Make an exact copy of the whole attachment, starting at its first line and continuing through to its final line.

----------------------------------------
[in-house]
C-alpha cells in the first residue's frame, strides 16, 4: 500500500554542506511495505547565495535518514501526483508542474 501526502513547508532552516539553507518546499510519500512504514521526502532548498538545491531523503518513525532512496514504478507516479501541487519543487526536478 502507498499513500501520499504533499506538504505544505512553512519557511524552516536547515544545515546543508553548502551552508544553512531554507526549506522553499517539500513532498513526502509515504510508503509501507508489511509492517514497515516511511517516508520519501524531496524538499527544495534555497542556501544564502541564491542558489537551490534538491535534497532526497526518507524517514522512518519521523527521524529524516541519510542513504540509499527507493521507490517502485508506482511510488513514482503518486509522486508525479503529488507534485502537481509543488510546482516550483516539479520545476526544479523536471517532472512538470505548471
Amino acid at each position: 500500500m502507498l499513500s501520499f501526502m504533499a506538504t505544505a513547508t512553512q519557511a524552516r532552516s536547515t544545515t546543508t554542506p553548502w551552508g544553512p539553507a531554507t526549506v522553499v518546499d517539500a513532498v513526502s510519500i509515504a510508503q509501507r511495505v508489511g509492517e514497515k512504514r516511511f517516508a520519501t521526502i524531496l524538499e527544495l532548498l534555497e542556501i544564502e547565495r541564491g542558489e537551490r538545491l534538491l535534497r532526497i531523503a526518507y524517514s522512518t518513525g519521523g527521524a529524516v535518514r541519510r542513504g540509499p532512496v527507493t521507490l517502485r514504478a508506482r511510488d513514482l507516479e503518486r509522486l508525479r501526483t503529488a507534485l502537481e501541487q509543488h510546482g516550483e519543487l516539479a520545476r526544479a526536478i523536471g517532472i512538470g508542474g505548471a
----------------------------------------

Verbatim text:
[in-house]
C-alpha cells in the first residue's frame, strides 16, 4: 500500500554542506511495505547565495535518514501526483508542474 501526502513547508532552516539553507518546499510519500512504514521526502532548498538545491531523503518513525532512496514504478507516479501541487519543487526536478 502507498499513500501520499504533499506538504505544505512553512519557511524552516536547515544545515546543508553548502551552508544553512531554507526549506522553499517539500513532498513526502509515504510508503509501507508489511509492517514497515516511511517516508520519501524531496524538499527544495534555497542556501544564502541564491542558489537551490534538491535534497532526497526518507524517514522512518519521523527521524529524516541519510542513504540509499527507493521507490517502485508506482511510488513514482503518486509522486508525479503529488507534485502537481509543488510546482516550483516539479520545476526544479523536471517532472512538470505548471
Amino acid at each position: 500500500m502507498l499513500s501520499f501526502m504533499a506538504t505544505a513547508t512553512q519557511a524552516r532552516s536547515t544545515t546543508t554542506p553548502w551552508g544553512p539553507a531554507t526549506v522553499v518546499d517539500a513532498v513526502s510519500i509515504a510508503q509501507r511495505v508489511g509492517e514497515k512504514r516511511f517516508a520519501t521526502i524531496l524538499e527544495l532548498l534555497e542556501i544564502e547565495r541564491g542558489e537551490r538545491l534538491l535534497r532526497i531523503a526518507y524517514s522512518t518513525g519521523g527521524a529524516v535518514r541519510r542513504g540509499p532512496v527507493t521507490l517502485r514504478a508506482r511510488d513514482l507516479e503518486r509522486l508525479r501526483t503529488a507534485l502537481e501541487q509543488h510546482g516550483e519543487l516539479a520545476r526544479a526536478i523536471g517532472i512538470g508542474g505548471a